Evie was called forward in the assembly and the principal announced that she was the winner of the essay contest. Many of her peers looked on jealously as she was handed the certificate and the £30 voucher.
“Evie,” Mrs. Baxter said. “Your essay was unique, and was a breath of fresh air for all of us judges. Many of your competitors seemed to follow the same line of argument, and there was a surprising similarity even in much of their wording. How did you manage to write something so original?”
“Well, I um, I made it a point to not use Wikipedia at all, and in fact, once I started following that rule, I decided to avoid using the internet at all.”
“But, how could you possibly have managed gathering all of that clever information without the web?” the principal asked in astonishment.
“Well, after school one day, I missed the bus. So I had to wait for my mum. She said to meet her by the side exit, so I went down a hall that doesn’t get used much and I found a really weird room that no one seemed to know about. It was all full of books and stuff, so I had a peek. Before I knew it my mum was ringing me, asking why I hadn’t come out yet. I told here I was reading an actual book. Soon the “Library” became my favourite place in the school, and no one ever bothered me there. I used the books to research my essay.”
“How novel,” Mrs. Baxter said. She then turned to the deputy head and whispered, “Did you know we still had a library?” Mr Turner just shrugged.
It was a labour worthy of Hercules. Flynn had hardly slept the night before owing to his awareness of the task that was before. Now the time had come and he would have to pull together every ounce of courage as he was about to enter into the unknown. This was not just the stretching of his comfort zone, but a true unheaval of the established order.
“All you need to do is go in and get it.” The words reverberated through his very being.
He took a deep breath and proceeded into the precincts of the charity shop and approached the counter.
“Do you – do you have a red scarf with dragonflies?” he asked. “My Gran said she thought she saw one here.”
“If we do it will be along the back wall,” the middle-aged volunteer said.
Flynn took another breath before setting out past the mismatched dishes, shapeless cardigans, and the ever present mustiness of the air.
There it was the scarf of his quest. He snatched it from the rack and hurriedly returned to the till.
“That will be two pounds,” the volunteer said kindly.
Flynn whipped out his phone to pay.
“Sorry we only take cash,” the volunteer said.
Cash? Flynn though, beginning to panic. Who uses cash?
Unwilling to be defeated he said that he would be right back and made his way to the ATM.
Flustered but not defeated, he returned and made the purchase.
In so doing Flynn had overcome the most extreme test yet to be encountered by a Gen Z. Little did he know that his greatest labour was yet to come when he would have to do battle with Gran’s rotary phone.
There is a major online real estate company in the UK that is currently running an ad on radio which I find disturbing. In this commercial an empty nest couple are discussing the kids having left, but their rooms and childhood belongings remain in place for their eventual visits. It is then that there is a message ringtone and they shift their stance and say “after all its only a bunch of old junk.” The indication is that they just saw how much money they could make by selling their home. What makes it worse in my view is the company spokesperson then over dubs saying that said company “knows the real value of your home.”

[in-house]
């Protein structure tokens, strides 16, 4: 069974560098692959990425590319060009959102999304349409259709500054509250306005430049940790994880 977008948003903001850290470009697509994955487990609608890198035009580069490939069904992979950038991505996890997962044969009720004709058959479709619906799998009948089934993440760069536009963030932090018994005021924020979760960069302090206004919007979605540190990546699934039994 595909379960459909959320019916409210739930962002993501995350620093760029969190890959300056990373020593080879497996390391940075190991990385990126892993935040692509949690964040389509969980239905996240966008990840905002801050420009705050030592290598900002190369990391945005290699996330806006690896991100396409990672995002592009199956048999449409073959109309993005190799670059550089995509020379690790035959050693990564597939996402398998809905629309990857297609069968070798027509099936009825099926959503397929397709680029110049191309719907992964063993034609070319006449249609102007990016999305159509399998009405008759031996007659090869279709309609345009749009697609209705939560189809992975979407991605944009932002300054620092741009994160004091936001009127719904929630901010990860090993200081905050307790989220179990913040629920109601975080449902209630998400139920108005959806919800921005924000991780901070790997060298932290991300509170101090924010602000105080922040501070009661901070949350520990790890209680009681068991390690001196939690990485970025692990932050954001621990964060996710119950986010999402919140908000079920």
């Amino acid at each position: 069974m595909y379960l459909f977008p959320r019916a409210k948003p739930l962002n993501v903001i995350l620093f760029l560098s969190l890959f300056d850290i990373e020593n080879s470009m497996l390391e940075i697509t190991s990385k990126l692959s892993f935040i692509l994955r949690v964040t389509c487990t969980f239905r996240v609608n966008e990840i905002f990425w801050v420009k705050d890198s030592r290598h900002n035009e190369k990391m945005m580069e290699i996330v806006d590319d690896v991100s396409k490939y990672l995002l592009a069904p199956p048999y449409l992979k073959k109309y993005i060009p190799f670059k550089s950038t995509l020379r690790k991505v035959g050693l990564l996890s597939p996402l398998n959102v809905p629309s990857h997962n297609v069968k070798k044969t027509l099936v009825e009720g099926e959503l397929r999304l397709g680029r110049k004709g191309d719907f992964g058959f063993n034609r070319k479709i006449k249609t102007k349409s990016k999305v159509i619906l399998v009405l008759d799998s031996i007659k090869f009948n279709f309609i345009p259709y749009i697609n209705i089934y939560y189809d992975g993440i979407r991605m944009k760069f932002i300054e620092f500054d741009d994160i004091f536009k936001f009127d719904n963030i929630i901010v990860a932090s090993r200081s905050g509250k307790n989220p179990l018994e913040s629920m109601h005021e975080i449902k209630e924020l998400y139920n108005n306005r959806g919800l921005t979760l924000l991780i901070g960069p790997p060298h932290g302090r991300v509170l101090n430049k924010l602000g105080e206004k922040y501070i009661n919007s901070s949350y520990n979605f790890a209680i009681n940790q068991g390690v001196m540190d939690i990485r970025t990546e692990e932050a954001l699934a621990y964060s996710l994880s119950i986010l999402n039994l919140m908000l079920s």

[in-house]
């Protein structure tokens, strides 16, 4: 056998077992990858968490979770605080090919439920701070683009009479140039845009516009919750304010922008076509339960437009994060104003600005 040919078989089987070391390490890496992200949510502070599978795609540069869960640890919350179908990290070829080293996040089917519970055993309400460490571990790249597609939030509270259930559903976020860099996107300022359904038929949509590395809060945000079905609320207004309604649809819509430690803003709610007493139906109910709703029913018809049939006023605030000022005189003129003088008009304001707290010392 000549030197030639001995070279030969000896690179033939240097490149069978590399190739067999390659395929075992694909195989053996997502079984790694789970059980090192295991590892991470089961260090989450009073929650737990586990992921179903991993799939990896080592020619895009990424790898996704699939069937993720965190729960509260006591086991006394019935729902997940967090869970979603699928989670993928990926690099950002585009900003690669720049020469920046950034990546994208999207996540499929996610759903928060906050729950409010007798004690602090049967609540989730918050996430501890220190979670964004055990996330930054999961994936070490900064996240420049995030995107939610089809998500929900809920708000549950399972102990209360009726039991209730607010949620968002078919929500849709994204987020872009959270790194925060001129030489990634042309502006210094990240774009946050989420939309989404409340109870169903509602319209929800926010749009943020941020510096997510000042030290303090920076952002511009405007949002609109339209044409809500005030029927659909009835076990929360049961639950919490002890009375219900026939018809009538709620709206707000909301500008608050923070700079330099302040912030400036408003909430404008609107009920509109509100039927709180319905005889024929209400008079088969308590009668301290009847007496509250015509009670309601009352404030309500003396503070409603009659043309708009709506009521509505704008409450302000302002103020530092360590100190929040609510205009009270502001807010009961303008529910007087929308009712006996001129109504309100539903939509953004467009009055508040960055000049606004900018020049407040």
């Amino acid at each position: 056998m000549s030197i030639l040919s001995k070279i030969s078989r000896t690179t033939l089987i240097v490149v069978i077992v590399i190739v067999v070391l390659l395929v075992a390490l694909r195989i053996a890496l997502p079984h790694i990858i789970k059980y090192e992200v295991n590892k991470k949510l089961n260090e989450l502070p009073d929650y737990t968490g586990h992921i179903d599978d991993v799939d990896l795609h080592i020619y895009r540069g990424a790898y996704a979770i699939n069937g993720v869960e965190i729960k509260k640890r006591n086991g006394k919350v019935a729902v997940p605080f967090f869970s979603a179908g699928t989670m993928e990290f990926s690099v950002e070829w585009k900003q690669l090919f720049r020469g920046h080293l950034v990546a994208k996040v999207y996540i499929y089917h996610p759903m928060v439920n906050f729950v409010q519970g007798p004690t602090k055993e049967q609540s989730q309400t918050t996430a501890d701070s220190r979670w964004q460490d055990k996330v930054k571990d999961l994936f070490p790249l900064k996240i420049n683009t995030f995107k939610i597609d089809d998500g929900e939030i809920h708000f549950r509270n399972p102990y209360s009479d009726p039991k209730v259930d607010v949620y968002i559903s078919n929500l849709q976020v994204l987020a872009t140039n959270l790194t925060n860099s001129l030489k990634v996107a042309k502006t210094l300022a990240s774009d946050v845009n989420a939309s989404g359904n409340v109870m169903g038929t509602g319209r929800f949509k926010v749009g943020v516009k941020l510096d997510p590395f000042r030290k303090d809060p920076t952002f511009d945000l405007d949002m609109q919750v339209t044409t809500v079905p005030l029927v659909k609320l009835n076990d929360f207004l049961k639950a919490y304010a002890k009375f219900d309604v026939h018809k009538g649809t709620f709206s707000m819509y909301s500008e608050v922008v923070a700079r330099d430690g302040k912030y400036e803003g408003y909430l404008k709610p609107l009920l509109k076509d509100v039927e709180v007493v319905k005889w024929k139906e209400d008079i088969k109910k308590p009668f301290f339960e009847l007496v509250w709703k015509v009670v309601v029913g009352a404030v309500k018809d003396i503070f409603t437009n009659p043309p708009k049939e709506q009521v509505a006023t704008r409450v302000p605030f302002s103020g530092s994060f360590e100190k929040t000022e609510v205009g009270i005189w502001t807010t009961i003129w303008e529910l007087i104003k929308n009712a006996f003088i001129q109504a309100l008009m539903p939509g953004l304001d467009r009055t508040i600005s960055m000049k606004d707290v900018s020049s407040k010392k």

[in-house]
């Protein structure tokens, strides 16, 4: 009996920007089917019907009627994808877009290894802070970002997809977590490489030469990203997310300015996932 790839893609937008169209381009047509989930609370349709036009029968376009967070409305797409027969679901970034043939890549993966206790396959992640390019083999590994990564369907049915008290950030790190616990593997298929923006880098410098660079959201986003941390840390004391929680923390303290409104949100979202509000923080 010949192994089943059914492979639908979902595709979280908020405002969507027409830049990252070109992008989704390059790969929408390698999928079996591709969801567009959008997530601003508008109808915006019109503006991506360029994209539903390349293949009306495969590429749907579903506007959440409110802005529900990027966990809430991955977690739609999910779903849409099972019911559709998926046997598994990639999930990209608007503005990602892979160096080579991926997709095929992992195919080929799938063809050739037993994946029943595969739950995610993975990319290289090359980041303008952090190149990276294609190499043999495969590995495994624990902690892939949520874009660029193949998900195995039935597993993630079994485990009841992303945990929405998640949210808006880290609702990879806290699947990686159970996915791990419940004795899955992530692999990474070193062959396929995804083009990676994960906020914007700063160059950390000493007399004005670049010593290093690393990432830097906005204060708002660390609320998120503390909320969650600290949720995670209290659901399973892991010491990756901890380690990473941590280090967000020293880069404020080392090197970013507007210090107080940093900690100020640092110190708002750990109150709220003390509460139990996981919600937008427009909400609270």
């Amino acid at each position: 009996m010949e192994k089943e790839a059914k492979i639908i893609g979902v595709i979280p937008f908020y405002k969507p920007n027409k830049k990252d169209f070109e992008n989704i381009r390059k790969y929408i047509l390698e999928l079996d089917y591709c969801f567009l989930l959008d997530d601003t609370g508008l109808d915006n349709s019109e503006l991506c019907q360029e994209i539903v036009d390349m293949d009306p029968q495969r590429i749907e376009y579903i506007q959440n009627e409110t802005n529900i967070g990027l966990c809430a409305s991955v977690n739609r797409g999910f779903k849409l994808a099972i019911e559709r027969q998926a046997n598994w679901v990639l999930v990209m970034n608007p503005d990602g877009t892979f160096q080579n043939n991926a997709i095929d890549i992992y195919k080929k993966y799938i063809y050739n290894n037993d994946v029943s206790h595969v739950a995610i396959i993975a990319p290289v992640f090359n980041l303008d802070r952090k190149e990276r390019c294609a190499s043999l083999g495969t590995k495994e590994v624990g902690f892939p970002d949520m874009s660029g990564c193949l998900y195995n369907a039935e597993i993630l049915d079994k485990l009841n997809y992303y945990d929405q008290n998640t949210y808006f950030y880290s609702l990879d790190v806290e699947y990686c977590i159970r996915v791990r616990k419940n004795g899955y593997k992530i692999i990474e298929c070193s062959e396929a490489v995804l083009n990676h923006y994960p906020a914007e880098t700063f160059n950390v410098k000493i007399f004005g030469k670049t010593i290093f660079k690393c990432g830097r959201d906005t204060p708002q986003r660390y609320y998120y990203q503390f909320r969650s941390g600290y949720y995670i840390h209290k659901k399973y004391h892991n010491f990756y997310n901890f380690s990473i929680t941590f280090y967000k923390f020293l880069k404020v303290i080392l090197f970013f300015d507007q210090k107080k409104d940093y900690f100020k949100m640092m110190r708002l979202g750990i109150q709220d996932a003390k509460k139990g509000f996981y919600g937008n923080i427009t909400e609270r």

Of your home? Of your house maybe, the harsh impersonal sale price of the bricks and mortar, but the property in and of itself is not what makes a home! Home is an intangible full of relationships, emotions, and memories. A house might be only a house, but a home is so much more.
We are bombarded by such messages. Advertising and “social influencers” strive to indoctrinate us into the lie of image. Life, however, isn’t about the number of your followers. It isn’t about sexualising our toddlers with “mini make-up” and “sexy clothes.” Yes, the stuff is for sale online, not to mention preteen pageants and the like. Films and game have gratuitous sex and violence, and television is awash with swearing – all in the name of ratings and advertising revenue.
We as a society have gotten so tied up in “what’s in it for me,” and the “bottom lines,” that we are beginning to miss the real values of life. Even our “altruistic” politicing is often reduced to the image we produce. It isn’t, if we are honest, always about social justice, but rather that WE seem to be champions of the cause. Worse still these are fluid. Global warming is eclipsed by race relations, that is eclipsed by gender politics, that is eclipsed . . . .
I am not saying that all well meaning people are just going through the motions, most probably aren’t, but when our own reputations, wealth, etc., dictate our “bottom lines” we need to pause and take stock. Just like the message in the real estate ad. Have we missed something when “home” just means a house, or justice means just making some noise about something?
Others will stay home, and watch their television sets
There will be those armed to the teeth
Others will trust the good of humanity,
And that disruption will be brief
Some on the Right will have the their militias
So will the Left, but odds are they will miss ya
The attached photo struck my fancy and gave rise to the idea of what a Liberal militia might be like. Okay, that said, it is rather tongue in cheek as I am generally left of centre in my views, though I am also an 0311 infantryman. So please read it as a bit of fun.